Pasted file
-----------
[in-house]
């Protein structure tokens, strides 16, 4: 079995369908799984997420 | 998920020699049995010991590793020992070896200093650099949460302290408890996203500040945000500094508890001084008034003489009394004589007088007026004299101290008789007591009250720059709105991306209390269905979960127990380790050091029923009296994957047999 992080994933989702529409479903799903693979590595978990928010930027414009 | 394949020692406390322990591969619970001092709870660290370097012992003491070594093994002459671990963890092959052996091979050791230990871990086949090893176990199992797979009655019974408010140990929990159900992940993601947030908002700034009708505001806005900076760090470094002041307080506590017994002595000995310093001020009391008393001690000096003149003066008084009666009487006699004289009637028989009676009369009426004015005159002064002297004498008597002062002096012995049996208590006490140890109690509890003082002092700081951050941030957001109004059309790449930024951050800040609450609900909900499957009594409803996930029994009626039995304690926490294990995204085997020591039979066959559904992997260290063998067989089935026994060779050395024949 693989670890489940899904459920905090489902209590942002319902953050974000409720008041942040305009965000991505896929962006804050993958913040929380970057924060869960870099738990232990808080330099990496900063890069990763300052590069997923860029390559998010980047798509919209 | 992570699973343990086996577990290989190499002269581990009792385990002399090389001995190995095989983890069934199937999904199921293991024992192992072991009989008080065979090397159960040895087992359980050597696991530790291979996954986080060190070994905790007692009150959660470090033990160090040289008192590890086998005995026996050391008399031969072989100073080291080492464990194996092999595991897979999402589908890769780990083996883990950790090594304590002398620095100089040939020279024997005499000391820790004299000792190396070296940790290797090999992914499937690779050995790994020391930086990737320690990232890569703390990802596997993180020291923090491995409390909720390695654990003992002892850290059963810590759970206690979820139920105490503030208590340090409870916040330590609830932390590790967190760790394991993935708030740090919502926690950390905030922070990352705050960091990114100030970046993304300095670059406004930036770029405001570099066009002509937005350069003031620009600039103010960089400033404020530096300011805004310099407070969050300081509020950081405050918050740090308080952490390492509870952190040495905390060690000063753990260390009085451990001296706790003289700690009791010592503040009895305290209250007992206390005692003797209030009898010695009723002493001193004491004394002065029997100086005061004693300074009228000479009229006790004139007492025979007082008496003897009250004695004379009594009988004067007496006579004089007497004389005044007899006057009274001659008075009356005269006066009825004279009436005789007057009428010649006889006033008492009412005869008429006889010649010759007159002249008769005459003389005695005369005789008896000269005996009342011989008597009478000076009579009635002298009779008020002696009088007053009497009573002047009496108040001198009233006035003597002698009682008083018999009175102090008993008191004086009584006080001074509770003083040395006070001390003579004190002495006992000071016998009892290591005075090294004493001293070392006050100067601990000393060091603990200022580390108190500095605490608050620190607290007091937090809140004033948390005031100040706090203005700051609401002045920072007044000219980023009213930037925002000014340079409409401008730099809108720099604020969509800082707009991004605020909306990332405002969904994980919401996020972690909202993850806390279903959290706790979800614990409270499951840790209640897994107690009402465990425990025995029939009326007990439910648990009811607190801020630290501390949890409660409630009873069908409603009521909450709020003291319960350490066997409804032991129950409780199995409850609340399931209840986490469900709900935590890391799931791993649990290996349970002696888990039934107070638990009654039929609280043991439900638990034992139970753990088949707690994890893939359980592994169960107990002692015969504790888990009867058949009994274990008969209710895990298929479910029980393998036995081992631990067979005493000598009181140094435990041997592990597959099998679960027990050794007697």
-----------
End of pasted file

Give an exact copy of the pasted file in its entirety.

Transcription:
[in-house]
């Protein structure tokens, strides 16, 4: 079995369908799984997420 | 998920020699049995010991590793020992070896200093650099949460302290408890996203500040945000500094508890001084008034003489009394004589007088007026004299101290008789007591009250720059709105991306209390269905979960127990380790050091029923009296994957047999 992080994933989702529409479903799903693979590595978990928010930027414009 | 394949020692406390322990591969619970001092709870660290370097012992003491070594093994002459671990963890092959052996091979050791230990871990086949090893176990199992797979009655019974408010140990929990159900992940993601947030908002700034009708505001806005900076760090470094002041307080506590017994002595000995310093001020009391008393001690000096003149003066008084009666009487006699004289009637028989009676009369009426004015005159002064002297004498008597002062002096012995049996208590006490140890109690509890003082002092700081951050941030957001109004059309790449930024951050800040609450609900909900499957009594409803996930029994009626039995304690926490294990995204085997020591039979066959559904992997260290063998067989089935026994060779050395024949 693989670890489940899904459920905090489902209590942002319902953050974000409720008041942040305009965000991505896929962006804050993958913040929380970057924060869960870099738990232990808080330099990496900063890069990763300052590069997923860029390559998010980047798509919209 | 992570699973343990086996577990290989190499002269581990009792385990002399090389001995190995095989983890069934199937999904199921293991024992192992072991009989008080065979090397159960040895087992359980050597696991530790291979996954986080060190070994905790007692009150959660470090033990160090040289008192590890086998005995026996050391008399031969072989100073080291080492464990194996092999595991897979999402589908890769780990083996883990950790090594304590002398620095100089040939020279024997005499000391820790004299000792190396070296940790290797090999992914499937690779050995790994020391930086990737320690990232890569703390990802596997993180020291923090491995409390909720390695654990003992002892850290059963810590759970206690979820139920105490503030208590340090409870916040330590609830932390590790967190760790394991993935708030740090919502926690950390905030922070990352705050960091990114100030970046993304300095670059406004930036770029405001570099066009002509937005350069003031620009600039103010960089400033404020530096300011805004310099407070969050300081509020950081405050918050740090308080952490390492509870952190040495905390060690000063753990260390009085451990001296706790003289700690009791010592503040009895305290209250007992206390005692003797209030009898010695009723002493001193004491004394002065029997100086005061004693300074009228000479009229006790004139007492025979007082008496003897009250004695004379009594009988004067007496006579004089007497004389005044007899006057009274001659008075009356005269006066009825004279009436005789007057009428010649006889006033008492009412005869008429006889010649010759007159002249008769005459003389005695005369005789008896000269005996009342011989008597009478000076009579009635002298009779008020002696009088007053009497009573002047009496108040001198009233006035003597002698009682008083018999009175102090008993008191004086009584006080001074509770003083040395006070001390003579004190002495006992000071016998009892290591005075090294004493001293070392006050100067601990000393060091603990200022580390108190500095605490608050620190607290007091937090809140004033948390005031100040706090203005700051609401002045920072007044000219980023009213930037925002000014340079409409401008730099809108720099604020969509800082707009991004605020909306990332405002969904994980919401996020972690909202993850806390279903959290706790979800614990409270499951840790209640897994107690009402465990425990025995029939009326007990439910648990009811607190801020630290501390949890409660409630009873069908409603009521909450709020003291319960350490066997409804032991129950409780199995409850609340399931209840986490469900709900935590890391799931791993649990290996349970002696888990039934107070638990009654039929609280043991439900638990034992139970753990088949707690994890893939359980592994169960107990002692015969504790888990009867058949009994274990008969209710895990298929479910029980393998036995081992631990067979005493000598009181140094435990041997592990597959099998679960027990050794007697």